XenData, a global provider of high capacity data storage solutions, launches FS Mirror software which syncs file-folder structures between cloud, local disk, LTO and Sony Optical Disc Archive (ODA) storage. The software is optimised in terms of performance and integrity specifically for these storage types: Performance is maximised by restoring files from LTO in tape order and from ODA in disc order; File integrity is assured by using end-to-end checksums.
An attractive use-case for FS Mirror is to synchronise a file-folder structure held on an LTO archive, an ODA system or on shared disk storage to a clone copy stored in the cloud. In addition to providing a data protection copy in a cloud location, it supports multi-site access to the entire cloned file system.
Another mode of use is to replicate the file-folder structure on shared disk storage to LTO data tape cartridges within a robotic library. FS Mirror provides a cost-effective data protection solution for high capacity disk volumes that scales easily to multiple petabytes. And, if a file is accidentally overwritten or deleted on the shared disk storage, old and deleted versions of any file can be restored individually from LTO. In the case of a serious problem with the shared disk storage, the complete file system can be easily rebuilt from LTO using the FS Mirror software which will rapidly recover files in tape order.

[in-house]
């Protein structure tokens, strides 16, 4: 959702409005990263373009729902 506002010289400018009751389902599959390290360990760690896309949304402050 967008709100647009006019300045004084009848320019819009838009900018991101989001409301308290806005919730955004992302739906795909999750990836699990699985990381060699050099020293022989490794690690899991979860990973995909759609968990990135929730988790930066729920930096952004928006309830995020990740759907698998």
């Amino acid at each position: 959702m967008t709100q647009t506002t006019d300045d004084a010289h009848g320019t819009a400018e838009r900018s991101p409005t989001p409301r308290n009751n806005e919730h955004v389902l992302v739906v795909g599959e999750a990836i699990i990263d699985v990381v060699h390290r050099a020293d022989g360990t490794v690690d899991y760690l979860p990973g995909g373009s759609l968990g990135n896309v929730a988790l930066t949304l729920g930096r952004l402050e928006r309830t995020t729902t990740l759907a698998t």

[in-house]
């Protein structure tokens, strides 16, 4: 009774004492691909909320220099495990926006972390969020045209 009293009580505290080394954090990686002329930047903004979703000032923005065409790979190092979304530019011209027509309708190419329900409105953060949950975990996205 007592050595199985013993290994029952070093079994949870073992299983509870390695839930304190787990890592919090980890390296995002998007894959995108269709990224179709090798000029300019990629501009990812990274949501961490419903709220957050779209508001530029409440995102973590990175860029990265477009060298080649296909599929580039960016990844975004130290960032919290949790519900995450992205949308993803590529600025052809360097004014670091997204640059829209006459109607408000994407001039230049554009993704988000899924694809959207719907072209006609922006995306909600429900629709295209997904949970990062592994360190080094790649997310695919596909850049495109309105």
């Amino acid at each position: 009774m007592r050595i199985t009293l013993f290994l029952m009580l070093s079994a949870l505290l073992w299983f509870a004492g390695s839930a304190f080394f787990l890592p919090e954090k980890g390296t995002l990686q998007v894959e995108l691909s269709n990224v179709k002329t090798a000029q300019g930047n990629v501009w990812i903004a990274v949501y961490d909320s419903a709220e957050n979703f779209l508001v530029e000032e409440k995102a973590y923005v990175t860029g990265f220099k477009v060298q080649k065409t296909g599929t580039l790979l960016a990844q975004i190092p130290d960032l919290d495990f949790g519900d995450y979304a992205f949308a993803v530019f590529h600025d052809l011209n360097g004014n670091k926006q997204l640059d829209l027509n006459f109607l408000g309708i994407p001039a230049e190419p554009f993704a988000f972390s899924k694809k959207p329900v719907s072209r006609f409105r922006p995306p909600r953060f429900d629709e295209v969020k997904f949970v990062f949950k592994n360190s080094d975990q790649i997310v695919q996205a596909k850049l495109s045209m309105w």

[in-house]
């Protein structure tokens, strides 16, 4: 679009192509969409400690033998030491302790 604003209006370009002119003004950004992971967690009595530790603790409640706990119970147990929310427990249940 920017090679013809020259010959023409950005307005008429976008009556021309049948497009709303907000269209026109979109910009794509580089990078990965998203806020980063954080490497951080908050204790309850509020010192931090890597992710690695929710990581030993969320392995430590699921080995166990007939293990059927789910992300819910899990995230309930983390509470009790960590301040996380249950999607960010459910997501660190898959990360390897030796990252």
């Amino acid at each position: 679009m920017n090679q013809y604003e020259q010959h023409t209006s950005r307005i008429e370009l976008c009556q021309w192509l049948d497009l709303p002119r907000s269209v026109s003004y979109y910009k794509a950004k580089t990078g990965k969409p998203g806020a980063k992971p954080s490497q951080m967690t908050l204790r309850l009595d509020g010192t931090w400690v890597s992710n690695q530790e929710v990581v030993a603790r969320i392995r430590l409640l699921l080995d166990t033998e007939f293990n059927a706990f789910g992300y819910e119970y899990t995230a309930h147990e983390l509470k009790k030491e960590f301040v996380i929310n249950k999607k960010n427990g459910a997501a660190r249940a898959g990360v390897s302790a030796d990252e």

The FS Mirror software runs on XenData Hybrid Storage and Archive Servers. A wide range of robotic LTO libraries are supported including from Dell, HPE, IBM, Oracle, Overland Storage, Qualstar, Quantum and Spectra Logic. For cloud storage, it supports the hot and cool tiers of Azure Blob Storage.
Phil Storey, XenData CEO, commented, “Conventional backup software does not scale to very large volumes of digital assets because there is never enough time for a full backup and restoring from hundreds or thousands of incremental backups is unreliable. FS Mirror provides a synchronised backup mirror copy of one or more file systems and does so in a way that scales to petabytes.”